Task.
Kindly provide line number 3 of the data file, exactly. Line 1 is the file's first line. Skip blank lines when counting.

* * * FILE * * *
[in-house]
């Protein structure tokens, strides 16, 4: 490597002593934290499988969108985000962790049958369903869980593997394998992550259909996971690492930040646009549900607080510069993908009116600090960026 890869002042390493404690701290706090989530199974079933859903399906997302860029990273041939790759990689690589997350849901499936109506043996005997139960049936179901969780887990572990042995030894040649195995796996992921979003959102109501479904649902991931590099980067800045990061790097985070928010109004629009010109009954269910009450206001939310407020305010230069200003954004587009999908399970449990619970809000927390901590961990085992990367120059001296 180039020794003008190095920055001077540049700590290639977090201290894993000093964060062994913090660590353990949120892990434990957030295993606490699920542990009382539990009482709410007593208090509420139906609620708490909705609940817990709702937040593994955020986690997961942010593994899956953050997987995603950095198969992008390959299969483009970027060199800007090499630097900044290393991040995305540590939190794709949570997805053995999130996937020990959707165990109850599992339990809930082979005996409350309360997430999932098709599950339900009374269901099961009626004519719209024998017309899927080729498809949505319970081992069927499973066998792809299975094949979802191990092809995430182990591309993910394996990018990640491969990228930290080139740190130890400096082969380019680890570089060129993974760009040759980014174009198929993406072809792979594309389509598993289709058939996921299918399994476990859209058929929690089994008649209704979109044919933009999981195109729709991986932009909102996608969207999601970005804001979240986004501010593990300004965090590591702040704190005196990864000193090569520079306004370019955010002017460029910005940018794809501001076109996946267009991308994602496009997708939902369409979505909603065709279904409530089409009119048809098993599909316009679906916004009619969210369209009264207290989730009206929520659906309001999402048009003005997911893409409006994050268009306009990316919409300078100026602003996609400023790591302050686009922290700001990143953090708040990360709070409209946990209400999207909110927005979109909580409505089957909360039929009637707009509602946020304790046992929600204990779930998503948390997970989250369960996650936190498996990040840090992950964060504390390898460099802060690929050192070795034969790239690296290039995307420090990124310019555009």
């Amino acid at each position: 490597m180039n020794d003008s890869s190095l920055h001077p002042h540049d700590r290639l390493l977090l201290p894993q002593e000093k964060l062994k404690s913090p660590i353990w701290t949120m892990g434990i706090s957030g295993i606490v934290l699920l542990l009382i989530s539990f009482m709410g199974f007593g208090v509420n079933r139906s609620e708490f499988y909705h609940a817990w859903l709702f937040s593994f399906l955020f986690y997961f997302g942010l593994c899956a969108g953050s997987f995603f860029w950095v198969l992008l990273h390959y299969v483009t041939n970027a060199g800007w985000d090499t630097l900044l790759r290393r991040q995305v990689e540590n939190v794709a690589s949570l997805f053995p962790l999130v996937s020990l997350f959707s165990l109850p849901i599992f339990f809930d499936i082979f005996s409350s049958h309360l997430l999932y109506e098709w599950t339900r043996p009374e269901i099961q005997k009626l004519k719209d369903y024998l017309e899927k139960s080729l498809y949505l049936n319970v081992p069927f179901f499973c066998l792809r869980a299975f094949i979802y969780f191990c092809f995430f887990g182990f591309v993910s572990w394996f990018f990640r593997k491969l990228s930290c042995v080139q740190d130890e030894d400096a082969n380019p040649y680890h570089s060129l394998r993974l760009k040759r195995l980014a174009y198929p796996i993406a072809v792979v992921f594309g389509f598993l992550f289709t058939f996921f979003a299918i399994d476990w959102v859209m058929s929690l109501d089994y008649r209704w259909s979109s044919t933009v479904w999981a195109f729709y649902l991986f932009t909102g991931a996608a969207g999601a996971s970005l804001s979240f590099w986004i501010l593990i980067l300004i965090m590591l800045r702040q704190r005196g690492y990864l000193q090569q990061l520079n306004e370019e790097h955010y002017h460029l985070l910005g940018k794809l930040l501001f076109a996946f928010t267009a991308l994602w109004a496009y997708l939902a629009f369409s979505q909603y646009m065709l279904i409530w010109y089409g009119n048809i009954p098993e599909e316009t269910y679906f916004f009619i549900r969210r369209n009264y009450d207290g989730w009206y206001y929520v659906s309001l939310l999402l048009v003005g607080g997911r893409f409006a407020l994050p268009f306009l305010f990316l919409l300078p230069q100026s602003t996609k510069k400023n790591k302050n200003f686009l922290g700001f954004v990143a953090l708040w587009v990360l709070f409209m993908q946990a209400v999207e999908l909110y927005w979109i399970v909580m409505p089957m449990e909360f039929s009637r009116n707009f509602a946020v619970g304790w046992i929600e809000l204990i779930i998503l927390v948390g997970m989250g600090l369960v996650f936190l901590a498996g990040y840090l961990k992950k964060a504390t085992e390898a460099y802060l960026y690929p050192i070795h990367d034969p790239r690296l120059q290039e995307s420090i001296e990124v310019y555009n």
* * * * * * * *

């Amino acid at each position: 490597m180039n020794d003008s890869s190095l920055h001077p002042h540049d700590r290639l390493l977090l201290p894993q002593e000093k964060l062994k404690s913090p660590i353990w701290t949120m892990g434990i706090s957030g295993i606490v934290l699920l542990l009382i989530s539990f009482m709410g199974f007593g208090v509420n079933r139906s609620e708490f499988y909705h609940a817990w859903l709702f937040s593994f399906l955020f986690y997961f997302g942010l593994c899956a969108g953050s997987f995603f860029w950095v198969l992008l990273h390959y299969v483009t041939n970027a060199g800007w985000d090499t630097l900044l790759r290393r991040q995305v990689e540590n939190v794709a690589s949570l997805f053995p962790l999130v996937s020990l997350f959707s165990l109850p849901i599992f339990f809930d499936i082979f005996s409350s049958h309360l997430l999932y109506e098709w599950t339900r043996p009374e269901i099961q005997k009626l004519k719209d369903y024998l017309e899927k139960s080729l498809y949505l049936n319970v081992p069927f179901f499973c066998l792809r869980a299975f094949i979802y969780f191990c092809f995430f887990g182990f591309v993910s572990w394996f990018f990640r593997k491969l990228s930290c042995v080139q740190d130890e030894d400096a082969n380019p040649y680890h570089s060129l394998r993974l760009k040759r195995l980014a174009y198929p796996i993406a072809v792979v992921f594309g389509f598993l992550f289709t058939f996921f979003a299918i399994d476990w959102v859209m058929s929690l109501d089994y008649r209704w259909s979109s044919t933009v479904w999981a195109f729709y649902l991986f932009t909102g991931a996608a969207g999601a996971s970005l804001s979240f590099w986004i501010l593990i980067l300004i965090m590591l800045r702040q704190r005196g690492y990864l000193q090569q990061l520079n306004e370019e790097h955010y002017h460029l985070l910005g940018k794809l930040l501001f076109a996946f928010t267009a991308l994602w109004a496009y997708l939902a629009f369409s979505q909603y646009m065709l279904i409530w010109y089409g009119n048809i009954p098993e599909e316009t269910y679906f916004f009619i549900r969210r369209n009264y009450d207290g989730w009206y206001y929520v659906s309001l939310l999402l048009v003005g607080g997911r893409f409006a407020l994050p268009f306009l305010f990316l919409l300078p230069q100026s602003t996609k510069k400023n790591k302050n200003f686009l922290g700001f954004v990143a953090l708040w587009v990360l709070f409209m993908q946990a209400v999207e999908l909110y927005w979109i399970v909580m409505p089957m449990e909360f039929s009637r009116n707009f509602a946020v619970g304790w046992i929600e809000l204990i779930i998503l927390v948390g997970m989250g600090l369960v996650f936190l901590a498996g990040y840090l961990k992950k964060a504390t085992e390898a460099y802060l960026y690929p050192i070795h990367d034969p790239r690296l120059q290039e995307s420090i001296e990124v310019y555009n």